A severely weakened bill to limit ozone pollution heads to Gov. Jared Polis
A controversial air quality bill is on its way to Gov. Jared Polis, but only after progressive lawmakers removed a central permitting reform plan amid opposition from the administration and the oil and gas industry.
It's now unclear if the weakened bill has the governor's support.
"The Governor and his team will review this bill in its final form," said spokesperson Conor Cahill.
The legislation won final approval in the state Senate Monday. If it becomes law, it'd require state oil and gas regulators to assess the collective air quality impact of fossil fuel operations and update the process for pollution complaints from the public. State lawmakers would also form an interim committee to propose further ideas, but a last-minute amendment strips its power to propose new measures for the next legislative session.
That's a far cry from the original version of the bill, which included a plan to revamp Colorado's process to permit new oil and gas wells and other industrial sites. Under the scrapped provisions, state regulators could have denied permits for projects if they imperiled efforts to comply with the U.S. Clean Air Act.
Clean air advocates wish those pieces hadn't been gutted but still want the governor to sign the diluted bill into law.
"It's still an important step forward," said Kelly Nordini, the executive director of Conservation Colorado. "It gives us a pathway to fight for the clean air that Coloradans should expect."
That fight is now a higher priority thanks to the U.S. Environmental Protection Agency. Last year, the federal agency reclassified a nine-county region along the Front Range as a severe air quality violator due to persistent ground-level ozone pollution. The dangerous lung irritant forms when two categories of "primary" pollutants — nitrogen oxides and volatile organic compounds — react in the atmosphere amid heat and sunlight.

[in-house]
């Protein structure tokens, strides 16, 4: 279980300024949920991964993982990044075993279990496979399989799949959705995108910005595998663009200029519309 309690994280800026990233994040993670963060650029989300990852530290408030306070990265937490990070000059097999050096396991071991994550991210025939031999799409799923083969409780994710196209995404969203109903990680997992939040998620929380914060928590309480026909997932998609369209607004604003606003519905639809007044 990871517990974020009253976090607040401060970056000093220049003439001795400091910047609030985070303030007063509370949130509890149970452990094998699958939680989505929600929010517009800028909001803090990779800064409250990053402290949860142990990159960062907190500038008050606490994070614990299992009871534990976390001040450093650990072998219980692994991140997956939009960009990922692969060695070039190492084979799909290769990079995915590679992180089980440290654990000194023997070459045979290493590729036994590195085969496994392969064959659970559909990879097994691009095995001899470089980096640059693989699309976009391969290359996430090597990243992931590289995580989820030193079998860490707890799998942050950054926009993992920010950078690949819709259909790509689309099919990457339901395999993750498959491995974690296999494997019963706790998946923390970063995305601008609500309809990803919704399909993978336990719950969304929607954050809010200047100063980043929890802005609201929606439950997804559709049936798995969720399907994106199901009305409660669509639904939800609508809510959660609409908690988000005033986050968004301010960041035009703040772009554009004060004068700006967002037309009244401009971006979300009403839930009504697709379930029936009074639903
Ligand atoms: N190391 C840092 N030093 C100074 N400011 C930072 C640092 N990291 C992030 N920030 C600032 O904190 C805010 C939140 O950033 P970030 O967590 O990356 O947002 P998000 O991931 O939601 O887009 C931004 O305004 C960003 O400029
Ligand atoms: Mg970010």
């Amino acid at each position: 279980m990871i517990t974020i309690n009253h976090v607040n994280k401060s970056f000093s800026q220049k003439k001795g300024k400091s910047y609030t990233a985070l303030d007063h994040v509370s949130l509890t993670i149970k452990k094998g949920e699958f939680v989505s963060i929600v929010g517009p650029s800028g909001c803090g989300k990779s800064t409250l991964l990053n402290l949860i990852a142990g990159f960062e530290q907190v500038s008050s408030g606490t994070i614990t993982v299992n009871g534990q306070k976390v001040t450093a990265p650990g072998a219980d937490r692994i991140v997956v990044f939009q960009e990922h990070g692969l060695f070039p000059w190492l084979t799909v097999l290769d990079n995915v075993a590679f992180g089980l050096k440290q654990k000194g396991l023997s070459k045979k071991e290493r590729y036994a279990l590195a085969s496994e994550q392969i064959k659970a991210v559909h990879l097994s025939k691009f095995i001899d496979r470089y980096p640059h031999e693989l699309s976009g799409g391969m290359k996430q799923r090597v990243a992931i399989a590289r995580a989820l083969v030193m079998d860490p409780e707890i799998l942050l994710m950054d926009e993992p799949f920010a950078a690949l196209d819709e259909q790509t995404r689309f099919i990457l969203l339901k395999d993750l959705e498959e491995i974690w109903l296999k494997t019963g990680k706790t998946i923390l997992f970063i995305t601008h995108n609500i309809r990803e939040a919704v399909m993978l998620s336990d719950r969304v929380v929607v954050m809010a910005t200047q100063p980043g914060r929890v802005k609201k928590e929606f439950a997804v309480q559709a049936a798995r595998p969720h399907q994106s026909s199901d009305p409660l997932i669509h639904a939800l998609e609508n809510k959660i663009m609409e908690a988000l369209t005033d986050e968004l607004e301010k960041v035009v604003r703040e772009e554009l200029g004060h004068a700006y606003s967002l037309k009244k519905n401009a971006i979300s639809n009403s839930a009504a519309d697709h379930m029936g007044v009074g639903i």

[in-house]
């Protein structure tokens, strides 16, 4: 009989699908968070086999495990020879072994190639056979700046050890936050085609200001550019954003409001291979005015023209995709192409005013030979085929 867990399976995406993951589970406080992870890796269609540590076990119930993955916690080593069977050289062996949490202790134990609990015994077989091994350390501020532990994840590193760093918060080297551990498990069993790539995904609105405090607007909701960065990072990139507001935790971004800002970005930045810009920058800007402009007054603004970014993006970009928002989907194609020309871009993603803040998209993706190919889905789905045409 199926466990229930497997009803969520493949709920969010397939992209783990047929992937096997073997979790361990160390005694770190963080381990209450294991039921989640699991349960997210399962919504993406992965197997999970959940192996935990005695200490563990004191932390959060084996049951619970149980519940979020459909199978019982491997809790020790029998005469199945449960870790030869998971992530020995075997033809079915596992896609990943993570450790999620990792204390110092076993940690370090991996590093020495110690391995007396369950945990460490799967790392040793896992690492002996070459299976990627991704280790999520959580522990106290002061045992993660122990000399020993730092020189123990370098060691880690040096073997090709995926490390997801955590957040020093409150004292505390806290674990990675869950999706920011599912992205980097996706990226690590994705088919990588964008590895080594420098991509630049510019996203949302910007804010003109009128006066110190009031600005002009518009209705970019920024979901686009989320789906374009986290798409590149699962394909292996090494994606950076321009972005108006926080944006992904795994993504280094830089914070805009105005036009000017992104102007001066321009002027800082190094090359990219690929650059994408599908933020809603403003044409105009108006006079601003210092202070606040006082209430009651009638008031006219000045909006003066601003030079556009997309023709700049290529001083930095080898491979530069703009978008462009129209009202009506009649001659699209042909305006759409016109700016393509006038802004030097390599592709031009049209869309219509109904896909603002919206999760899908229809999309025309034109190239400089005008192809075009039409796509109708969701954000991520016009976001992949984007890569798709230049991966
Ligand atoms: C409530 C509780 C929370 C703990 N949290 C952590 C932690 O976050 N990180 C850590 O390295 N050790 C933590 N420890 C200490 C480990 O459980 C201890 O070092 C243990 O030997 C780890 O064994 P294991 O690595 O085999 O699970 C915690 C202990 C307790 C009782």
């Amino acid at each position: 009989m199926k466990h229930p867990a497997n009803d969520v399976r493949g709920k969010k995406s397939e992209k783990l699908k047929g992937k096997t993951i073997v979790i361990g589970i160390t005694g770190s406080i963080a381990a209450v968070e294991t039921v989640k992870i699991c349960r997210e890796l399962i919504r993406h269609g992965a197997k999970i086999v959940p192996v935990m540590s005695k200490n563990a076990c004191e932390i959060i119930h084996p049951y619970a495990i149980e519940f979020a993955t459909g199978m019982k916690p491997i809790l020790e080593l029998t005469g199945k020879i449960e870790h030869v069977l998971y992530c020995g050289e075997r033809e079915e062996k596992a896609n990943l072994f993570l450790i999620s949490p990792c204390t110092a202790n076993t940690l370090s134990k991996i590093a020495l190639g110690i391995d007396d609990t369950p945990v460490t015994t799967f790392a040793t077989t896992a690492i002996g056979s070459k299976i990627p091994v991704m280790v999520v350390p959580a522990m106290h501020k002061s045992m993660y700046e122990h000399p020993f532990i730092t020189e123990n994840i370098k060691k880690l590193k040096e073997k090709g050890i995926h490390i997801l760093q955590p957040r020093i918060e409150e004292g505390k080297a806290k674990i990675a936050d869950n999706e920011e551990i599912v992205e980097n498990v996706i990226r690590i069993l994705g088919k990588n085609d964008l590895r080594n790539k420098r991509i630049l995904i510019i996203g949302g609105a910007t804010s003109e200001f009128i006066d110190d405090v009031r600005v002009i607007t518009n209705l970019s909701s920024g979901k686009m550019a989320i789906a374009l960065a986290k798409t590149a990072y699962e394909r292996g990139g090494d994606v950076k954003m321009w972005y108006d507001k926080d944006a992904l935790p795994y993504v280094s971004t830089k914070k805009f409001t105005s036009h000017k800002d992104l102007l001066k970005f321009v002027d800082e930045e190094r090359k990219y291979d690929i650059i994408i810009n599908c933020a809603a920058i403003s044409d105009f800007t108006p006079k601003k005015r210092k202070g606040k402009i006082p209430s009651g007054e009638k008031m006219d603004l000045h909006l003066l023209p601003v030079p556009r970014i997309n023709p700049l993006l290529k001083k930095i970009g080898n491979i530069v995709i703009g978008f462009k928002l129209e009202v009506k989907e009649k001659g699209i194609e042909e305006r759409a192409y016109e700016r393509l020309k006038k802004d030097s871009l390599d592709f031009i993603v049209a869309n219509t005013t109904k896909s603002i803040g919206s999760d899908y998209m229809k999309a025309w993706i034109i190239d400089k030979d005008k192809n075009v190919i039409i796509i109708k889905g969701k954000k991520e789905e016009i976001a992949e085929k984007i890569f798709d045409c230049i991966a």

A recent state analysis revealed oil and gas operations are the largest local contributor to the crisis. If fact, the estimates suggest drilling and fracking alone — two processes that tend to rely on massive internal combustion engines — account for more ozone ingredients than every vehicle in the region.
By reforming the permitting process, clean air advocates hoped to limit further drilling while the state crackdowns on other emissions sources like vehicles and lawn equipment. Colorado currently permits about 800 new oil and gas wells each year.
Those plans hit a snag when Gov. Polis revealed his own ozone plan in March. It directed state regulators to set pollution reduction targets for the oil and gas industry and, at the same time, warned the legislature’s permitting reform proposal would overburden state regulators.
In the meantime, a coalition of business groups led by the Colorado Chamber of Commerce launched a campaign to oppose the ozone bill, warning it could harm oil and gas companies, bakeries and breweries.
Fossil fuel groups now want Gov. Polis to veto the weakened version of the legislation. In a statement, Kait Schwartz, the director of the Colorado chapter of the American Petroleum Institute, said the final plan duplicates ongoing state regulatory efforts.
"Colorado’s natural gas and oil industry will come to the table in good faith, as it always does, but remains deeply frustrated with the process and clear lack of understanding that brought us here," Schwartz said.
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